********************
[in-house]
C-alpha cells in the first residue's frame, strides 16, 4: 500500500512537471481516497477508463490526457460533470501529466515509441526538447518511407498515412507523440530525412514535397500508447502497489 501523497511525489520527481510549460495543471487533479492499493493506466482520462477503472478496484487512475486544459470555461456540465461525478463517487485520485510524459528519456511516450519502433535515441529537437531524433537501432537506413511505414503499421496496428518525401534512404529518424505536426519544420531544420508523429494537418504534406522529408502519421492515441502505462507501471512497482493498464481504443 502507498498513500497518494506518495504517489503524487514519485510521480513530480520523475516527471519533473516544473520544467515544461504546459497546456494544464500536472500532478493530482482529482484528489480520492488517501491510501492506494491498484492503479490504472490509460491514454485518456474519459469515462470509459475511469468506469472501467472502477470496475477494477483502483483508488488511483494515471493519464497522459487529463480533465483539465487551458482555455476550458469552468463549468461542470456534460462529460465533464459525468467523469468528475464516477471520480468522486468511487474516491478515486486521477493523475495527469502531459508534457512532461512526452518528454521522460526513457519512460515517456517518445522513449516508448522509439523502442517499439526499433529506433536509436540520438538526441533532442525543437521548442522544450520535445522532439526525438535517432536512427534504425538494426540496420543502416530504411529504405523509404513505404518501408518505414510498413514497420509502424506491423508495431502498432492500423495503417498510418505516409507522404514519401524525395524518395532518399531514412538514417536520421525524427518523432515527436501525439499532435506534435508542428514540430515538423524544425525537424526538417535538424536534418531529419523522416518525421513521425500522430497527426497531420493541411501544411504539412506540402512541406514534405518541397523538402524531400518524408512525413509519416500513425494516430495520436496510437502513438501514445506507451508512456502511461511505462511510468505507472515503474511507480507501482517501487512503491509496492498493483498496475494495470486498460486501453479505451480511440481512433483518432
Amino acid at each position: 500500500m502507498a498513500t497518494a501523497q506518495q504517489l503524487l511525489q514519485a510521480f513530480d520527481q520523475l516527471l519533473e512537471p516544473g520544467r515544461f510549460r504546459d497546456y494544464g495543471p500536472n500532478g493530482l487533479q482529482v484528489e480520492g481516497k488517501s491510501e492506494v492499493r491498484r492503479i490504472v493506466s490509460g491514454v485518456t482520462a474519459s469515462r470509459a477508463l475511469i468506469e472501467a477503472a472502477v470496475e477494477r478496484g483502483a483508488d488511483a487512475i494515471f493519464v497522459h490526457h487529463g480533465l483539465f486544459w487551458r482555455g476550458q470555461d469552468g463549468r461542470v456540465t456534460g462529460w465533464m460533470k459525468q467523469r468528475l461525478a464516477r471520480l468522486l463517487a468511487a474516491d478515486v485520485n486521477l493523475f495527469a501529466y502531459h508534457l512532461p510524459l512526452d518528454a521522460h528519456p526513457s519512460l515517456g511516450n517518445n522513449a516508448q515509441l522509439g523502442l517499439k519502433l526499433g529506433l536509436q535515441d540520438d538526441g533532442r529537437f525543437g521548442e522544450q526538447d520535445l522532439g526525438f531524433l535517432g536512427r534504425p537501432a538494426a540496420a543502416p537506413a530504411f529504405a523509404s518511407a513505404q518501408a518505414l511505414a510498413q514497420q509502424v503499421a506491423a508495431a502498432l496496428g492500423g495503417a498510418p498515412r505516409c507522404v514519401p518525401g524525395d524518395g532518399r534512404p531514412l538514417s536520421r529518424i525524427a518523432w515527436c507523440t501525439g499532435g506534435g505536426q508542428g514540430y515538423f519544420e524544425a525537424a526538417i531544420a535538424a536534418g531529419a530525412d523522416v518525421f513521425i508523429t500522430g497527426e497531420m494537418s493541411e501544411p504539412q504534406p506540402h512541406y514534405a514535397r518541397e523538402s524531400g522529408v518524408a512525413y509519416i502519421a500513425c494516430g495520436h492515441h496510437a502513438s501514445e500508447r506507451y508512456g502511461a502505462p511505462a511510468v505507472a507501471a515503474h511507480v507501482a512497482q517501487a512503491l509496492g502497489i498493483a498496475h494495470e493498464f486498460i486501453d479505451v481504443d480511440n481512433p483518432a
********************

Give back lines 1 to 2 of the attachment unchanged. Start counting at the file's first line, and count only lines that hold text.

[in-house]
C-alpha cells in the first residue's frame, strides 16, 4: 500500500512537471481516497477508463490526457460533470501529466515509441526538447518511407498515412507523440530525412514535397500508447502497489 501523497511525489520527481510549460495543471487533479492499493493506466482520462477503472478496484487512475486544459470555461456540465461525478463517487485520485510524459528519456511516450519502433535515441529537437531524433537501432537506413511505414503499421496496428518525401534512404529518424505536426519544420531544420508523429494537418504534406522529408502519421492515441502505462507501471512497482493498464481504443 502507498498513500497518494506518495504517489503524487514519485510521480513530480520523475516527471519533473516544473520544467515544461504546459497546456494544464500536472500532478493530482482529482484528489480520492488517501491510501492506494491498484492503479490504472490509460491514454485518456474519459469515462470509459475511469468506469472501467472502477470496475477494477483502483483508488488511483494515471493519464497522459487529463480533465483539465487551458482555455476550458469552468463549468461542470456534460462529460465533464459525468467523469468528475464516477471520480468522486468511487474516491478515486486521477493523475495527469502531459508534457512532461512526452518528454521522460526513457519512460515517456517518445522513449516508448522509439523502442517499439526499433529506433536509436540520438538526441533532442525543437521548442522544450520535445522532439526525438535517432536512427534504425538494426540496420543502416530504411529504405523509404513505404518501408518505414510498413514497420509502424506491423508495431502498432492500423495503417498510418505516409507522404514519401524525395524518395532518399531514412538514417536520421525524427518523432515527436501525439499532435506534435508542428514540430515538423524544425525537424526538417535538424536534418531529419523522416518525421513521425500522430497527426497531420493541411501544411504539412506540402512541406514534405518541397523538402524531400518524408512525413509519416500513425494516430495520436496510437502513438501514445506507451508512456502511461511505462511510468505507472515503474511507480507501482517501487512503491509496492498493483498496475494495470486498460486501453479505451480511440481512433483518432